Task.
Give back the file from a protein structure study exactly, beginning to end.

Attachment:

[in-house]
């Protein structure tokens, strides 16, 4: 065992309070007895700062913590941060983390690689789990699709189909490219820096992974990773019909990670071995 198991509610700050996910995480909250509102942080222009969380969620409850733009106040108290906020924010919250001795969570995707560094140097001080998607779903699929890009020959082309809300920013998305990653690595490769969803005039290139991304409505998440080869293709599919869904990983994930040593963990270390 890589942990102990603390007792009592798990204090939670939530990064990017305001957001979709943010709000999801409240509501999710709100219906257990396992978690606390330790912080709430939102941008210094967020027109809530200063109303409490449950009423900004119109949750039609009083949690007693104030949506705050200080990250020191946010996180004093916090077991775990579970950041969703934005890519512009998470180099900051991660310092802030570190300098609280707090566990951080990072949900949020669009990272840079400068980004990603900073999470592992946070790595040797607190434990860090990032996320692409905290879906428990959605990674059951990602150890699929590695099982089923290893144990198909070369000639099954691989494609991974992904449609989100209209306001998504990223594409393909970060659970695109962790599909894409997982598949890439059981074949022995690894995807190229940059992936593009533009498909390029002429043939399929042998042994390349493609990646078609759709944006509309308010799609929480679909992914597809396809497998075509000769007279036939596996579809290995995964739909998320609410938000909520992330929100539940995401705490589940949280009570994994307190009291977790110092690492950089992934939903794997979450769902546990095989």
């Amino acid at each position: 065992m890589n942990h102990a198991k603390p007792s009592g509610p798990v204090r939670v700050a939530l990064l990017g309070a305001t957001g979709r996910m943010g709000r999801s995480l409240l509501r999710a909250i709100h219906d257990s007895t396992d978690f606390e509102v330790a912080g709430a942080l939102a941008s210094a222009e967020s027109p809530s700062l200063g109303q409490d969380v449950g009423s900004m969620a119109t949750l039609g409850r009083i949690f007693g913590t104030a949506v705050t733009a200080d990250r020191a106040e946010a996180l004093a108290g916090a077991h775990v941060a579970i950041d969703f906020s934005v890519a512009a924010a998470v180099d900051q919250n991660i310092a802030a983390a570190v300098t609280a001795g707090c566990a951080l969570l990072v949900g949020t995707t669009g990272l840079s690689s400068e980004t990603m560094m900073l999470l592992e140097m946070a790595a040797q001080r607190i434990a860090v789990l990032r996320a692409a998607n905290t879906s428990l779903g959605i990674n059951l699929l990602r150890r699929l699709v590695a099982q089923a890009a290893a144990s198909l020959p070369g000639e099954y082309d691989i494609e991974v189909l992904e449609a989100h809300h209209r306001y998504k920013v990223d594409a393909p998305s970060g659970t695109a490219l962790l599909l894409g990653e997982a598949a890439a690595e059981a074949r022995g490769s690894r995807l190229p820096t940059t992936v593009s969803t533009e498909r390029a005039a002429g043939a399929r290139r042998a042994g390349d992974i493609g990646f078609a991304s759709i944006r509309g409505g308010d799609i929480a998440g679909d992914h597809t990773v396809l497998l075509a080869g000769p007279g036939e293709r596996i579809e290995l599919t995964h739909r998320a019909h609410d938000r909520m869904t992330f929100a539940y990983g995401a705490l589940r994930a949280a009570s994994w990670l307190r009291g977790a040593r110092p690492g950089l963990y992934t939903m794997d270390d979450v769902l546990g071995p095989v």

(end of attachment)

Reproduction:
[in-house]
């Protein structure tokens, strides 16, 4: 065992309070007895700062913590941060983390690689789990699709189909490219820096992974990773019909990670071995 198991509610700050996910995480909250509102942080222009969380969620409850733009106040108290906020924010919250001795969570995707560094140097001080998607779903699929890009020959082309809300920013998305990653690595490769969803005039290139991304409505998440080869293709599919869904990983994930040593963990270390 890589942990102990603390007792009592798990204090939670939530990064990017305001957001979709943010709000999801409240509501999710709100219906257990396992978690606390330790912080709430939102941008210094967020027109809530200063109303409490449950009423900004119109949750039609009083949690007693104030949506705050200080990250020191946010996180004093916090077991775990579970950041969703934005890519512009998470180099900051991660310092802030570190300098609280707090566990951080990072949900949020669009990272840079400068980004990603900073999470592992946070790595040797607190434990860090990032996320692409905290879906428990959605990674059951990602150890699929590695099982089923290893144990198909070369000639099954691989494609991974992904449609989100209209306001998504990223594409393909970060659970695109962790599909894409997982598949890439059981074949022995690894995807190229940059992936593009533009498909390029002429043939399929042998042994390349493609990646078609759709944006509309308010799609929480679909992914597809396809497998075509000769007279036939596996579809290995995964739909998320609410938000909520992330929100539940995401705490589940949280009570994994307190009291977790110092690492950089992934939903794997979450769902546990095989």
């Amino acid at each position: 065992m890589n942990h102990a198991k603390p007792s009592g509610p798990v204090r939670v700050a939530l990064l990017g309070a305001t957001g979709r996910m943010g709000r999801s995480l409240l509501r999710a909250i709100h219906d257990s007895t396992d978690f606390e509102v330790a912080g709430a942080l939102a941008s210094a222009e967020s027109p809530s700062l200063g109303q409490d969380v449950g009423s900004m969620a119109t949750l039609g409850r009083i949690f007693g913590t104030a949506v705050t733009a200080d990250r020191a106040e946010a996180l004093a108290g916090a077991h775990v941060a579970i950041d969703f906020s934005v890519a512009a924010a998470v180099d900051q919250n991660i310092a802030a983390a570190v300098t609280a001795g707090c566990a951080l969570l990072v949900g949020t995707t669009g990272l840079s690689s400068e980004t990603m560094m900073l999470l592992e140097m946070a790595a040797q001080r607190i434990a860090v789990l990032r996320a692409a998607n905290t879906s428990l779903g959605i990674n059951l699929l990602r150890r699929l699709v590695a099982q089923a890009a290893a144990s198909l020959p070369g000639e099954y082309d691989i494609e991974v189909l992904e449609a989100h809300h209209r306001y998504k920013v990223d594409a393909p998305s970060g659970t695109a490219l962790l599909l894409g990653e997982a598949a890439a690595e059981a074949r022995g490769s690894r995807l190229p820096t940059t992936v593009s969803t533009e498909r390029a005039a002429g043939a399929r290139r042998a042994g390349d992974i493609g990646f078609a991304s759709i944006r509309g409505g308010d799609i929480a998440g679909d992914h597809t990773v396809l497998l075509a080869g000769p007279g036939e293709r596996i579809e290995l599919t995964h739909r998320a019909h609410d938000r909520m869904t992330f929100a539940y990983g995401a705490l589940r994930a949280a009570s994994w990670l307190r009291g977790a040593r110092p690492g950089l963990y992934t939903m794997d270390d979450v769902l546990g071995p095989v």